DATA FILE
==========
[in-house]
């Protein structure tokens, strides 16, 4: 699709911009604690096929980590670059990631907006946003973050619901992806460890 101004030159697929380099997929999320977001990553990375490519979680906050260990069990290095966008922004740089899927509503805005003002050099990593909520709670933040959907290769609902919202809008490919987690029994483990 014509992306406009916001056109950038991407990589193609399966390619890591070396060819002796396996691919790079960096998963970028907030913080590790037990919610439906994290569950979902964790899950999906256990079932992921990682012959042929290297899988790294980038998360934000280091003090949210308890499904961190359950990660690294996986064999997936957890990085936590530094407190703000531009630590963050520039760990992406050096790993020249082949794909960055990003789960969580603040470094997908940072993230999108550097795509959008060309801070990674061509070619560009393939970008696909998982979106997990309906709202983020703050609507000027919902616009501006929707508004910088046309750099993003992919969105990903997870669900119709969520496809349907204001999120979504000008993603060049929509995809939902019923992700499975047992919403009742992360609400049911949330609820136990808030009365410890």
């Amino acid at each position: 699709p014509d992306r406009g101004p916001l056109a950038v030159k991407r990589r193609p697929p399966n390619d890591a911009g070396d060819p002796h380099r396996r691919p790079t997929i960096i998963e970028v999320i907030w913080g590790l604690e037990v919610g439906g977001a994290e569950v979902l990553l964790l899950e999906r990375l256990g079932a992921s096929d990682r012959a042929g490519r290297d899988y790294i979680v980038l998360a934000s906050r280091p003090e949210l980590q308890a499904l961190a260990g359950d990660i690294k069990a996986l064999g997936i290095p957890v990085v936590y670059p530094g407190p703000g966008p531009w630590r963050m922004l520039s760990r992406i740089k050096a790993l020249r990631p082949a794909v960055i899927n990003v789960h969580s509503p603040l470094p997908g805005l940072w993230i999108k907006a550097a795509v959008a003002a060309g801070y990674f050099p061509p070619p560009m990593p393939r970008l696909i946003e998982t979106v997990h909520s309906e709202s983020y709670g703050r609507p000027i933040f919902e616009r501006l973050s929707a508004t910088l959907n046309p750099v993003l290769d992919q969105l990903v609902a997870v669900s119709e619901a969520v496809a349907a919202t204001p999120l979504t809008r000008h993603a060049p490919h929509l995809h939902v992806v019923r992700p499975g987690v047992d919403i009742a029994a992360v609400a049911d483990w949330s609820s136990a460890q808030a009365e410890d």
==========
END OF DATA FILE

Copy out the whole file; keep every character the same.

[in-house]
């Protein structure tokens, strides 16, 4: 699709911009604690096929980590670059990631907006946003973050619901992806460890 101004030159697929380099997929999320977001990553990375490519979680906050260990069990290095966008922004740089899927509503805005003002050099990593909520709670933040959907290769609902919202809008490919987690029994483990 014509992306406009916001056109950038991407990589193609399966390619890591070396060819002796396996691919790079960096998963970028907030913080590790037990919610439906994290569950979902964790899950999906256990079932992921990682012959042929290297899988790294980038998360934000280091003090949210308890499904961190359950990660690294996986064999997936957890990085936590530094407190703000531009630590963050520039760990992406050096790993020249082949794909960055990003789960969580603040470094997908940072993230999108550097795509959008060309801070990674061509070619560009393939970008696909998982979106997990309906709202983020703050609507000027919902616009501006929707508004910088046309750099993003992919969105990903997870669900119709969520496809349907204001999120979504000008993603060049929509995809939902019923992700499975047992919403009742992360609400049911949330609820136990808030009365410890």
């Amino acid at each position: 699709p014509d992306r406009g101004p916001l056109a950038v030159k991407r990589r193609p697929p399966n390619d890591a911009g070396d060819p002796h380099r396996r691919p790079t997929i960096i998963e970028v999320i907030w913080g590790l604690e037990v919610g439906g977001a994290e569950v979902l990553l964790l899950e999906r990375l256990g079932a992921s096929d990682r012959a042929g490519r290297d899988y790294i979680v980038l998360a934000s906050r280091p003090e949210l980590q308890a499904l961190a260990g359950d990660i690294k069990a996986l064999g997936i290095p957890v990085v936590y670059p530094g407190p703000g966008p531009w630590r963050m922004l520039s760990r992406i740089k050096a790993l020249r990631p082949a794909v960055i899927n990003v789960h969580s509503p603040l470094p997908g805005l940072w993230i999108k907006a550097a795509v959008a003002a060309g801070y990674f050099p061509p070619p560009m990593p393939r970008l696909i946003e998982t979106v997990h909520s309906e709202s983020y709670g703050r609507p000027i933040f919902e616009r501006l973050s929707a508004t910088l959907n046309p750099v993003l290769d992919q969105l990903v609902a997870v669900s119709e619901a969520v496809a349907a919202t204001p999120l979504t809008r000008h993603a060049p490919h929509l995809h939902v992806v019923r992700p499975g987690v047992d919403i009742a029994a992360v609400a049911d483990w949330s609820s136990a460890q808030a009365e410890d």